Ribbon blenders are operating well with free flowing powders, due to their mode of operation (thrust by a rotating agitator), ribbon blenders may be less effective with cohesive powders and may even block if the the mixture is very cohesive.
The power input required for a ribbon blender is quite low, in the range of 3-5 kW/m3.
Some manufacturers have adapted their ribbon blender design by changing the agitator through the use of paddles or plows. Those designs should not be confused with double shaft paddle mixers or shear mixers / ploughshare mixers. Going to a single shaft paddle design may be advantageous for very poorly flowing materials, fragile materials or if the batch size may be as low as 15-20% of the nominal batch size. When using plows, it is possible to have a better action close to the wall of the mixer, high centrifugal forces should however not be used and reserved to shear mixers / ploughshare which have a cylindrical shell, versus a U shaped trough design for ribbon blenders.
The access to the inside of a ribbon mixer for cleaning or maintenance is not very easy, considering that the ribbon is taking a lot of space in the mixer, and has a complex shape.
The most common access features for ribbon blenders is to have hatches on top of the mixer, with sometimes the possibility to open fully the cover of the mixer (tiltable or sliding cover). Some manufacturers propose to have an extraction system for the ribbon, it is possible but adds to cost and mechanical complexity.
The opening of the mixer must be detected so that the mixer cannot be started, for the safety of operators accessing the inside of the mixer. Accesses must be guarded by locks blocking the opening when the mixer runs and detecting when it has been opened.
Some care must be taken for hygienic applications, indeed the ribbon must be fully welded to avoid any loose part that could get in the product. The difficulty to access for cleaning means that risks of cross contamination must be well weighed and managed by the plant operator.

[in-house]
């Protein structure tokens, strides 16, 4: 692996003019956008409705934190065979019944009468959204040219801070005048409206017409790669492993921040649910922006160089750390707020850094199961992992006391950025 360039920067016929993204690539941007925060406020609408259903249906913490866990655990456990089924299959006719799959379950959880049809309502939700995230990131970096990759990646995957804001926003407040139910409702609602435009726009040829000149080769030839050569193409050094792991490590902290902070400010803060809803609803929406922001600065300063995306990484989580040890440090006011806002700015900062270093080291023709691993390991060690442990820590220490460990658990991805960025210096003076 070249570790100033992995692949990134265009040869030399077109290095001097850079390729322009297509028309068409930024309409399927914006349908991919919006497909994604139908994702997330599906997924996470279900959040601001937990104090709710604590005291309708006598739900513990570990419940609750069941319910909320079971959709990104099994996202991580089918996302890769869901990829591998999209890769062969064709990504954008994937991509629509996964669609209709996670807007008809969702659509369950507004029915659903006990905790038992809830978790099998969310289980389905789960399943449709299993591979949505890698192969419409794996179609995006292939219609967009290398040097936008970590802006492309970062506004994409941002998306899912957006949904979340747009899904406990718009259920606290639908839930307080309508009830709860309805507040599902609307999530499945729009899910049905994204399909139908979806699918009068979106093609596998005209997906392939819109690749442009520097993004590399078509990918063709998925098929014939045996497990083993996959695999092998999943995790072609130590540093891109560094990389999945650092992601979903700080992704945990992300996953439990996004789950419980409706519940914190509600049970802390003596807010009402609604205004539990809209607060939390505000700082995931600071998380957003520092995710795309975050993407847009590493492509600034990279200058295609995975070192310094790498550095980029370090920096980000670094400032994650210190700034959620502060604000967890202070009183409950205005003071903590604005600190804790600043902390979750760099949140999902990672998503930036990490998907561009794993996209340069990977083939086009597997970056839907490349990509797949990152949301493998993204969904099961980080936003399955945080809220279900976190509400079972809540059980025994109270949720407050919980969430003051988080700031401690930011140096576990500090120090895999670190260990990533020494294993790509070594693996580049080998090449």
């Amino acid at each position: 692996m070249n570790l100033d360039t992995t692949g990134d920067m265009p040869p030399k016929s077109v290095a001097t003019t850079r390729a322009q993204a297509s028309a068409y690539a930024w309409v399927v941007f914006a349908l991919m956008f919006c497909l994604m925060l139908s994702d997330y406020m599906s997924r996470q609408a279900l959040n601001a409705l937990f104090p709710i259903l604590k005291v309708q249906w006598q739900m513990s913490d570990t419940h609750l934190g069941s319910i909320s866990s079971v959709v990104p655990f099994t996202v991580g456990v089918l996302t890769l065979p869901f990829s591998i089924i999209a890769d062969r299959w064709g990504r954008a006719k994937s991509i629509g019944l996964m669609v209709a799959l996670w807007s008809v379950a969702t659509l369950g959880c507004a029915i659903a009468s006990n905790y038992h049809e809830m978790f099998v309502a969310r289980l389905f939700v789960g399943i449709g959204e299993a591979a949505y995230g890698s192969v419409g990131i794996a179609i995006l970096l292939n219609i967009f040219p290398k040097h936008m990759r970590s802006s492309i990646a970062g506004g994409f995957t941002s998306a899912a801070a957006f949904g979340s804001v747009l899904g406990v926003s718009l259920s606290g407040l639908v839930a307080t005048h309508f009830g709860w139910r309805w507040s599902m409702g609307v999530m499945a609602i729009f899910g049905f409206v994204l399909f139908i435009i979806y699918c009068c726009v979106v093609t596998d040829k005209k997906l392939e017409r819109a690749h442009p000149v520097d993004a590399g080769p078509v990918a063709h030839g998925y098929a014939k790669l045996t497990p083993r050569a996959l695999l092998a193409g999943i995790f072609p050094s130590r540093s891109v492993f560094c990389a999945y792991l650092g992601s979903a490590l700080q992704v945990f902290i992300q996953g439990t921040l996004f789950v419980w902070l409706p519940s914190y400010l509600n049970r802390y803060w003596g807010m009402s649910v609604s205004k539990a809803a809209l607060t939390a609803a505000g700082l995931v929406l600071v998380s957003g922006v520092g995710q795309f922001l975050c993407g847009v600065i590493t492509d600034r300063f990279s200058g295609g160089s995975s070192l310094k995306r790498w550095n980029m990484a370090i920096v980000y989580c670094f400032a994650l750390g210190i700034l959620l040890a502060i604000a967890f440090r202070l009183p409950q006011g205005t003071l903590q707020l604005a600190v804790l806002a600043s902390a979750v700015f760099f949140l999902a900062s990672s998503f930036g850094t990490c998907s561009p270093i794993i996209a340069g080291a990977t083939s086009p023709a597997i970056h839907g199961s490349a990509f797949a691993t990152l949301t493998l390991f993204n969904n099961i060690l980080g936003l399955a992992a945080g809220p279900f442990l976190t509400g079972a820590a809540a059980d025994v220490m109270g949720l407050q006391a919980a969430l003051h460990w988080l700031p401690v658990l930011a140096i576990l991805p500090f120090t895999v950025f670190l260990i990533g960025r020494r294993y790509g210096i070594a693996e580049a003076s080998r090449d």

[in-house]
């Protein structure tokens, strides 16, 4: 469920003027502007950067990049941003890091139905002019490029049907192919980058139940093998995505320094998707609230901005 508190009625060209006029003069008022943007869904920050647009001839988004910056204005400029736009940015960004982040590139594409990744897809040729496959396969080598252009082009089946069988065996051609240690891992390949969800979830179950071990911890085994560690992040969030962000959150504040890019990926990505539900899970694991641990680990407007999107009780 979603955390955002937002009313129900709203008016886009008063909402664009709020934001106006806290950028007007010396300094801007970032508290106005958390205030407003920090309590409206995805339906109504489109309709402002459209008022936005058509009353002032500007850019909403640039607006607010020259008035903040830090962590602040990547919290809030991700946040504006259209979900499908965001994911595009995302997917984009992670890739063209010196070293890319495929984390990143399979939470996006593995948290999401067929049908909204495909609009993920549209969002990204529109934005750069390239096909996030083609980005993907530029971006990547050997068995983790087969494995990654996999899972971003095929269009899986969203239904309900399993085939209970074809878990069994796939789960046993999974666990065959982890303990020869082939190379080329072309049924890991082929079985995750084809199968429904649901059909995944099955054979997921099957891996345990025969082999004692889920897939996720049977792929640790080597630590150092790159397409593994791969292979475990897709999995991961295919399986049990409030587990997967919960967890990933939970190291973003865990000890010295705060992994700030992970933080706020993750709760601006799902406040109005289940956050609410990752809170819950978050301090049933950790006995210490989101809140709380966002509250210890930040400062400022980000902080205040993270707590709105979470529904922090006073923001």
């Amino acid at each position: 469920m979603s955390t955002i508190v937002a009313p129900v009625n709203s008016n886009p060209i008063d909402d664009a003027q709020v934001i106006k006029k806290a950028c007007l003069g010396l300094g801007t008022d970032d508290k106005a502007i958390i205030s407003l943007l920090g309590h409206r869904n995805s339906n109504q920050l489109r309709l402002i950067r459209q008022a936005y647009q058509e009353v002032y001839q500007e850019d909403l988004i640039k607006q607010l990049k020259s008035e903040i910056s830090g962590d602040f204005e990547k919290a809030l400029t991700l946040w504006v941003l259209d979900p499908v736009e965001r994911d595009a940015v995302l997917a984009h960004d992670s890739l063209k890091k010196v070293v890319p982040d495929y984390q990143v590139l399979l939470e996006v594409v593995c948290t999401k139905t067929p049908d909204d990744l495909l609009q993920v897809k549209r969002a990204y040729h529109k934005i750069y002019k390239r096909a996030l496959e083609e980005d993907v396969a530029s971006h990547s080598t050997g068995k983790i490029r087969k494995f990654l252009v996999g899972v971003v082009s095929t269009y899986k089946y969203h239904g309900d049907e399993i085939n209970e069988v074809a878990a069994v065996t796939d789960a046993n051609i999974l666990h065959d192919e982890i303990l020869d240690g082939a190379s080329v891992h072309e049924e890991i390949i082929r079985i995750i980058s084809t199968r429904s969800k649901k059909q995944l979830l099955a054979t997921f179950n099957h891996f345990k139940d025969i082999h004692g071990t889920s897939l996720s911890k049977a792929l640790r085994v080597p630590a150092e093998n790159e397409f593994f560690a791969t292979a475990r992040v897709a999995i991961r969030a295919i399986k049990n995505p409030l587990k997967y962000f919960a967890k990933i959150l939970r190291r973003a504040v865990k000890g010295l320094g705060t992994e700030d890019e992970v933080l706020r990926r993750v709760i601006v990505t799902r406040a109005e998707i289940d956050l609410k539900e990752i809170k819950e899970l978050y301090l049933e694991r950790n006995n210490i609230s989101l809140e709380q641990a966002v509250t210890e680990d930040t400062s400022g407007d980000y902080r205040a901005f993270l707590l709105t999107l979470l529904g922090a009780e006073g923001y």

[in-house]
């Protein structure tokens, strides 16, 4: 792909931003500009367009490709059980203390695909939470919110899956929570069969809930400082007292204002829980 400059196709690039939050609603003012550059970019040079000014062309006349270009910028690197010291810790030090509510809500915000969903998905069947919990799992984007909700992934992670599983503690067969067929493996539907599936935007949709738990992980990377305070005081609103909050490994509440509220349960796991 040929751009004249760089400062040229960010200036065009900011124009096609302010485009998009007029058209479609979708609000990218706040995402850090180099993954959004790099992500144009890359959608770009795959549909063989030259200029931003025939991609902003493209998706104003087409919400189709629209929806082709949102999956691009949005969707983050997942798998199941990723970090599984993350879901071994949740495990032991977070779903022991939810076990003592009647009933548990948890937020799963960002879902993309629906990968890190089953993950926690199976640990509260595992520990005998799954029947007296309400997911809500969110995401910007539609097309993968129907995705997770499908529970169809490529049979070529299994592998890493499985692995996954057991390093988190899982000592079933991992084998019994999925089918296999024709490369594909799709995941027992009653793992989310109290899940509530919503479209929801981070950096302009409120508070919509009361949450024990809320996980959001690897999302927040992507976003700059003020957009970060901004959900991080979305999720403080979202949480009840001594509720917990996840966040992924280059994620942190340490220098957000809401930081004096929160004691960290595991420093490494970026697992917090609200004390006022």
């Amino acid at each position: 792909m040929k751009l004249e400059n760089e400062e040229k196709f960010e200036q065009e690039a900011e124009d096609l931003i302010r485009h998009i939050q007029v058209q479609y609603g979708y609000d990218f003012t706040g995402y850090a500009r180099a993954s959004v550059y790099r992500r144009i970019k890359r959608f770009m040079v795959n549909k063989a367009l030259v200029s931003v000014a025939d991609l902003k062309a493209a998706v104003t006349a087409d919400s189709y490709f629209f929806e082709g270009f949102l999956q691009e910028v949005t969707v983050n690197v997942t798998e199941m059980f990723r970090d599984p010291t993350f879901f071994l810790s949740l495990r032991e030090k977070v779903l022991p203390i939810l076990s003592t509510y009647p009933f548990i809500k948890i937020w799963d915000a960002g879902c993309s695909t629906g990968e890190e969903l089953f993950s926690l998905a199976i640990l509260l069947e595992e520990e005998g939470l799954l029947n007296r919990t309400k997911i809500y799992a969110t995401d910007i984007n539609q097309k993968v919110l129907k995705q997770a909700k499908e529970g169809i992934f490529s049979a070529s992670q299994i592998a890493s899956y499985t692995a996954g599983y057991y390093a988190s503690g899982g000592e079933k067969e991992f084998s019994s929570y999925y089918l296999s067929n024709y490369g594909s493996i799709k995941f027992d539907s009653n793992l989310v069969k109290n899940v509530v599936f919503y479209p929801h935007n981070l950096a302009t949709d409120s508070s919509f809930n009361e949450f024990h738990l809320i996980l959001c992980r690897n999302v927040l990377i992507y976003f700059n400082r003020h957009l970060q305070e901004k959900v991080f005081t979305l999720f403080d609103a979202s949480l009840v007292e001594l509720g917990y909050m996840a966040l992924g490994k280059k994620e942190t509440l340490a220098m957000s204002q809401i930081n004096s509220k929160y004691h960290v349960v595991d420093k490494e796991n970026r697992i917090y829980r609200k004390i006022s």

3 types of discharge valves can be found on the market, depending
on the suppliers and the need of the customer.
- Simple flap valves : discharge valves have a rectangular shape. It is the most common design.
- Hygienic round discharge valve : the valve has a round shape and, once closed, mimimizes the gaps where product can settle and avoid being mixed, contrary to the 1st type of valve that is presenting higher gaps. Those valves have a limited size that can increase the discharge time and thus reduce the mixer capacity.
- Bomb doors : the bottom of the of the mixer can entirely be opened by large flaps. The key advantage is that the mixing time is very short (less than 30 s, and that the quantity of product remaining in the mixer is very low. However, one must be careful to the tightness of the doors once closed, as well as to the access for cleaning below the doors.
Depending on the technology chosen, the mixer will discharge is a hopper that will be entirely connected to the mixer bomd doors, flap valves or that be connected through a short pipe to the mixer (round valve)
The following instrumentation can be found on ribbon mixers :
- Speed sensor : allows to confirm rotation and speed of the shafts
- Temperature sensors : positionned on the bearings, allow to detect abnormal heating due to broken bearings
- Flowmeter : positionned on the compressed air supply to bearing seal flush. Bearing seal flush constitute an important function to avoid ingress of product to the bearings, which would damage them or make the powder burn, which would constitute an ignition source causing dust explosion.
- Vale position sensor : allows to detect that the discharge valve is closed
- Locks : placed on each access door, ensure the safety of the machine by preventing operator to access the mixer while it runs, or start the mixer if an access point is opened.
In order to process powders, ribbon blenders, which are mixing with
a mixing tool tip speed > 1 m/s, must present the following
- Clearance in between the tip of paddles and the mixer body must be large enough to avoid any contact ribbon / housing